Joint-by-joint: low back pain

This is the fourth post in a series about ways to identify and correct movement imbalances. Foam Rolling, Joint-by-Joint, and Core should be read or skimmed prior to reading this post.

Following the joint-by-joint approach for low pack pain, it points us to two specific areas: the hips and the thoracic spine (upper back). With the hips, they could need stability OR mobility (or both) but the thoracic spine most likely needs mobility.

Also, it can’t hurt to have a stronger core.


Hips are a more complex joint than say, the knee. We really only need the knee to move in one direction (flex and extend). Hips can and should internally rotate, externally rotate, flex, extend, abduct, and adduct. We want to be able to move in all those ways with control. To improve hip mobility we need a combination of soft tissue work and mobilizations (videos at bottom of post).


I loooooove mini bands. If you’ve ever trained with me or watched me train someone, you know this. They are so versatile and give a tactile cue for abduction, especially when squatting. You can use them to train and strengthen abductors and external rotators, as well as hip flexors. Glute bridges, wall sits, squats, and deadlifts are other ways to build strength for extension and adduction. Anytime we can perform a movement on a single leg (unilaterally) we should incorporate this, too.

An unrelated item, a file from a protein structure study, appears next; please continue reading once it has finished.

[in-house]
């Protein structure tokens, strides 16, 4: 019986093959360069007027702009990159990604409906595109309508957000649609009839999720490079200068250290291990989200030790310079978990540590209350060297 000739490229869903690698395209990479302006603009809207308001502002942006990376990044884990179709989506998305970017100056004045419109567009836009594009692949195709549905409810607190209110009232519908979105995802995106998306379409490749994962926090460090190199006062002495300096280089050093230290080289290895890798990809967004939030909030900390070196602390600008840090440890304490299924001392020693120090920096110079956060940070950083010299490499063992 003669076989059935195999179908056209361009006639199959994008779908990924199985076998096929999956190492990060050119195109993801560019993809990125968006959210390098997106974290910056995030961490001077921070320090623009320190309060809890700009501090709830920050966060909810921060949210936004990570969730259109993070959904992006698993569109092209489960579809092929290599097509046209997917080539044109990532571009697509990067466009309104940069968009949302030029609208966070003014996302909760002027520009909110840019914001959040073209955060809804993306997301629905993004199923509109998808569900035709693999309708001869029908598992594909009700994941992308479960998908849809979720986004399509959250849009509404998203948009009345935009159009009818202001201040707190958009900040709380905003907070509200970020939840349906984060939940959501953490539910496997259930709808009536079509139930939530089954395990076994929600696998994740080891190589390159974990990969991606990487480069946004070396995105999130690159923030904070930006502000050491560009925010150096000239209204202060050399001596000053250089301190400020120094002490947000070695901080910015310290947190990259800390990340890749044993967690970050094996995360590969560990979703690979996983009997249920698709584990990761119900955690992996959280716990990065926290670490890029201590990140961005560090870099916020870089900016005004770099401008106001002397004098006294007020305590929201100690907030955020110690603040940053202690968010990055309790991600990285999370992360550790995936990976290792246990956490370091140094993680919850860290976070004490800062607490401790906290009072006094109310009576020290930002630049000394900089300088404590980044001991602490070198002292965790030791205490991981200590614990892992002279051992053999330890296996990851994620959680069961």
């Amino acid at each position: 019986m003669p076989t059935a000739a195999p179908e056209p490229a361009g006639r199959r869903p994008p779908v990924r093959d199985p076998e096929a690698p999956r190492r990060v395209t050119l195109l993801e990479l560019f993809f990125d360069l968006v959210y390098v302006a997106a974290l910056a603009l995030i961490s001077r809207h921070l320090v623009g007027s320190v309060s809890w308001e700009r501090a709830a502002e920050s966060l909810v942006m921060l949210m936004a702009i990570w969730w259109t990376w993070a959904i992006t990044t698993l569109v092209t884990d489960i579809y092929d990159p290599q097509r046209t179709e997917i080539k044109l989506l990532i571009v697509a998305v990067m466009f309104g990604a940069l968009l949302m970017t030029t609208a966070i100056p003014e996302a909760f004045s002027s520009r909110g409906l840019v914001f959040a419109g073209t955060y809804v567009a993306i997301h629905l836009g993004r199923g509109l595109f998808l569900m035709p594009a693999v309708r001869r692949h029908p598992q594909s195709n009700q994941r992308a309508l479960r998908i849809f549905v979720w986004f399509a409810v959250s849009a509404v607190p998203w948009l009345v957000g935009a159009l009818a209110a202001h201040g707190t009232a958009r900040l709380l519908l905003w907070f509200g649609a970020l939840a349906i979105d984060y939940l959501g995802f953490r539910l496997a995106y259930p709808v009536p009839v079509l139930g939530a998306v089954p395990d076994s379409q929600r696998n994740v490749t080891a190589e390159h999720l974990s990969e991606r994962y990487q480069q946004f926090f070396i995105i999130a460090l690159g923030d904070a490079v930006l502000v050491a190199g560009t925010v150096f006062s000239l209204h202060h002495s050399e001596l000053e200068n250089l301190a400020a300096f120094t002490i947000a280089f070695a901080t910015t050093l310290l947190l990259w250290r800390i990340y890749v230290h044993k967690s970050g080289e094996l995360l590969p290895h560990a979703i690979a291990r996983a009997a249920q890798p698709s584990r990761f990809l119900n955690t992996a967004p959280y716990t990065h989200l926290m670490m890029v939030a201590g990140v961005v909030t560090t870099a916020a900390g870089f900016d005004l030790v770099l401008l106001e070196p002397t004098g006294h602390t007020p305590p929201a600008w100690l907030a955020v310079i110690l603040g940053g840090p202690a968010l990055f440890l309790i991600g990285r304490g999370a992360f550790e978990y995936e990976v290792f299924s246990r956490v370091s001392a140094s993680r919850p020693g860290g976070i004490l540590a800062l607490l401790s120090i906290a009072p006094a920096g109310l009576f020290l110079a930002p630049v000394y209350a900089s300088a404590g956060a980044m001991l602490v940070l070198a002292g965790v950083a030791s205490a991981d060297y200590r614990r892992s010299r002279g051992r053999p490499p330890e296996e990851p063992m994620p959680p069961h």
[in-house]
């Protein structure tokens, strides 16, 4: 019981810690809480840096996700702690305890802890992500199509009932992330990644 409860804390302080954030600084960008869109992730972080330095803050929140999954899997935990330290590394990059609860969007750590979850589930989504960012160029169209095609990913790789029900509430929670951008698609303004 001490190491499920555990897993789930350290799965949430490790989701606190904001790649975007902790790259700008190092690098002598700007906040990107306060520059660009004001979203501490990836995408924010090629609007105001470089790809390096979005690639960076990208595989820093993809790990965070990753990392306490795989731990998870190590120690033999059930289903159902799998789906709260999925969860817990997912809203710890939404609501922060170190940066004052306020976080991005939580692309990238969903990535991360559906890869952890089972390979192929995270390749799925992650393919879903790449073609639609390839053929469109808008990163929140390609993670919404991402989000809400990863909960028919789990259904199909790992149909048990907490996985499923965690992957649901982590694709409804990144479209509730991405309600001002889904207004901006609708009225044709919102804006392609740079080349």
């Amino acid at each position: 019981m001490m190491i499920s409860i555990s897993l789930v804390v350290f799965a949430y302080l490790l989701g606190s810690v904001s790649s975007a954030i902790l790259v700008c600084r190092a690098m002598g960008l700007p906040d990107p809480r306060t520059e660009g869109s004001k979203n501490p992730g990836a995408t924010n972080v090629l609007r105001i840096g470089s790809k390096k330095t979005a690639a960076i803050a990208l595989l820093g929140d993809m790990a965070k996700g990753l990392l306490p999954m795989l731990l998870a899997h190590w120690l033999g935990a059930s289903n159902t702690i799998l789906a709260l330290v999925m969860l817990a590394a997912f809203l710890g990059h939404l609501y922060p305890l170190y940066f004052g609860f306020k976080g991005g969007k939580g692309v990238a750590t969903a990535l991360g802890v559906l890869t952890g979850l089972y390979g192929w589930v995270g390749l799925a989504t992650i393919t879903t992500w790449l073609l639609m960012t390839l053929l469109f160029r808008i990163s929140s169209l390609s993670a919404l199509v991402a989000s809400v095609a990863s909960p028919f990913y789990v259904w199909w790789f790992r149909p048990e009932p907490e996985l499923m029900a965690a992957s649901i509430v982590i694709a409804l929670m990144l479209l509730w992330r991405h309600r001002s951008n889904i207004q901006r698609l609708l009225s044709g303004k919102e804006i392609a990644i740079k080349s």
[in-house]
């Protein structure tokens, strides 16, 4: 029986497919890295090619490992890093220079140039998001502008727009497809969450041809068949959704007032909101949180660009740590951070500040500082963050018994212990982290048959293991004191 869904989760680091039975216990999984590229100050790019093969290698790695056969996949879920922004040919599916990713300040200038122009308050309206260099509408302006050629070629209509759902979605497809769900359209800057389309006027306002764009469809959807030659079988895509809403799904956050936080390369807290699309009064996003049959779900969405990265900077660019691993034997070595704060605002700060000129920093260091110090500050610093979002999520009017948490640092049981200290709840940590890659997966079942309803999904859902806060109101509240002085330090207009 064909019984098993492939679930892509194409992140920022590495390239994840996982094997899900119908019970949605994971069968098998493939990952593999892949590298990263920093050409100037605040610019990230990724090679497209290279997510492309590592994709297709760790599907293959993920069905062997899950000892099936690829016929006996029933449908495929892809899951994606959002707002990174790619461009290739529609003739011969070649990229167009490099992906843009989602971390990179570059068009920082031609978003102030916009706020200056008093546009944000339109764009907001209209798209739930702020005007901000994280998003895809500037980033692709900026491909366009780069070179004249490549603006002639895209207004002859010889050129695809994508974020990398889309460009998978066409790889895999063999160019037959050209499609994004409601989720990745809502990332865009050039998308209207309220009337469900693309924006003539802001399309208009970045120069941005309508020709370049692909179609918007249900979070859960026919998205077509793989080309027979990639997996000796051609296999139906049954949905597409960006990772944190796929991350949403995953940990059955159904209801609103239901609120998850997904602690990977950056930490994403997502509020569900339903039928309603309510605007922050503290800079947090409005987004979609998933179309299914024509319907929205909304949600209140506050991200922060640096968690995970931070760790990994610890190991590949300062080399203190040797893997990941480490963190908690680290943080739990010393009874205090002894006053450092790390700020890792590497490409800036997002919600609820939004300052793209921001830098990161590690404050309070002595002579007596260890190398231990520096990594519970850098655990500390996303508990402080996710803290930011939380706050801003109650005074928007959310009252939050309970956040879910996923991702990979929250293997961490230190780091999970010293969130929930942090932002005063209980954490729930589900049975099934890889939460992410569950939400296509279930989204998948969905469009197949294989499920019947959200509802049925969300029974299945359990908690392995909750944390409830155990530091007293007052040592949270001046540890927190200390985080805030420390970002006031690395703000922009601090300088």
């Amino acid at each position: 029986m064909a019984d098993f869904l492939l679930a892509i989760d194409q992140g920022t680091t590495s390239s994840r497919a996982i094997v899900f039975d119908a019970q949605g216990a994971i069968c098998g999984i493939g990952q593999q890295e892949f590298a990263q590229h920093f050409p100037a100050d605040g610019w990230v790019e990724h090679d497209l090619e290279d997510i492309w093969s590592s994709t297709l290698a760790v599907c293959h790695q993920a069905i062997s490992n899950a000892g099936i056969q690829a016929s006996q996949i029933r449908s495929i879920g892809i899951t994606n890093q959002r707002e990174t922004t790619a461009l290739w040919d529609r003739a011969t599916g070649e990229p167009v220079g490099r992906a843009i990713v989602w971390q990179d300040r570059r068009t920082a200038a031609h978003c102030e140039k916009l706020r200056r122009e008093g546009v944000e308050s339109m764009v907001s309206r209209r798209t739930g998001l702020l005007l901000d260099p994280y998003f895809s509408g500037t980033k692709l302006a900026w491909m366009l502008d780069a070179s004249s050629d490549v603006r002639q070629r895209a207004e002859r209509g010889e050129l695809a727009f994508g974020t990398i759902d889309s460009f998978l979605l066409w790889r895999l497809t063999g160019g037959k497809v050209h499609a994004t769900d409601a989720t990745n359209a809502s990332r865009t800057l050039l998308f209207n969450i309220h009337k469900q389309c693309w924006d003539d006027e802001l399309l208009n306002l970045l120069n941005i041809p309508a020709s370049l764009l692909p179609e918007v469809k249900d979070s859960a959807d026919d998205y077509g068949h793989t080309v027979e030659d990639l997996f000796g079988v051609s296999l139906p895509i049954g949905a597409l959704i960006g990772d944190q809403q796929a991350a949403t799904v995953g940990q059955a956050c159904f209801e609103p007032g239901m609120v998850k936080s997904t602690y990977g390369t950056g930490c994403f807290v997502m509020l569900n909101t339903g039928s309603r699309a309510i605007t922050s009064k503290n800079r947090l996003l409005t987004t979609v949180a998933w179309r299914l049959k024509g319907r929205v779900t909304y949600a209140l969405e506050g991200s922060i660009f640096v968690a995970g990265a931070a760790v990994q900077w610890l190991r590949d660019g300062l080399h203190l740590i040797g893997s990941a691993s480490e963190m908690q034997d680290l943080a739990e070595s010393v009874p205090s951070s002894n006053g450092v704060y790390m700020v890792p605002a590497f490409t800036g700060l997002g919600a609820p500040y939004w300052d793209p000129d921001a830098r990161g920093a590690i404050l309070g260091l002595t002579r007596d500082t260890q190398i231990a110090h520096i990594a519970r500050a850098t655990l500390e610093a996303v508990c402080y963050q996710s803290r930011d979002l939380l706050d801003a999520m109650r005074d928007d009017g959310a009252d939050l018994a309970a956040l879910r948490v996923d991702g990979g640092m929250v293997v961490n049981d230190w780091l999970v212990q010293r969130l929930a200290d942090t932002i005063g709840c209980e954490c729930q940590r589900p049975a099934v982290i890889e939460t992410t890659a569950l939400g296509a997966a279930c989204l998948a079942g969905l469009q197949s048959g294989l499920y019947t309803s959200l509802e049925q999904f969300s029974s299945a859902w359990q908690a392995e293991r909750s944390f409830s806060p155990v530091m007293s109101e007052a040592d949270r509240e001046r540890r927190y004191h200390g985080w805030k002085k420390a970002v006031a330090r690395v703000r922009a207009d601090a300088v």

I have several mobilizations I like and use for increasing mobility in the t-spine. The t-spine can flex and extend, can rotate, and can flex laterally. Coupled with soft tissue therapy, the mobilizations below will help increase mobility in the thoracic spine.

When the thoracic spine lacks mobility, the low back (lumbar spine) will compensate, causing undue friction and eventually, inflammation. Same goes for the hips; if our hips are immobile, our bodies will find a way to get what needs to get done, done. On the flip side, if our core and/or hips lack stability, we will overuse our lumbar spine and/or spinal stabilizers. This will cause pain and sometimes muscle spasms (throwing your back out).


Identify what area or areas need help (mobility, stability, or a combination). You may require professional assistance. Then, on your own or with a coach, come up with a training schedule. Sometimes results take longer than you’d like… if you’re 40 years old, chances are these imbalances have been around for a while. They won’t change overnight. They will take time and attention, not just during training sessions but also when you’re slouching at work or your kid’s soccer game. The good news is none of these mobilizations or stability exercises should take very long and can be done while watching TV at night. Whenever you can sneak 5 minutes for your own wellness, you should. You only get one body.

Hip mobilizations:

Thoracic mobilizations:

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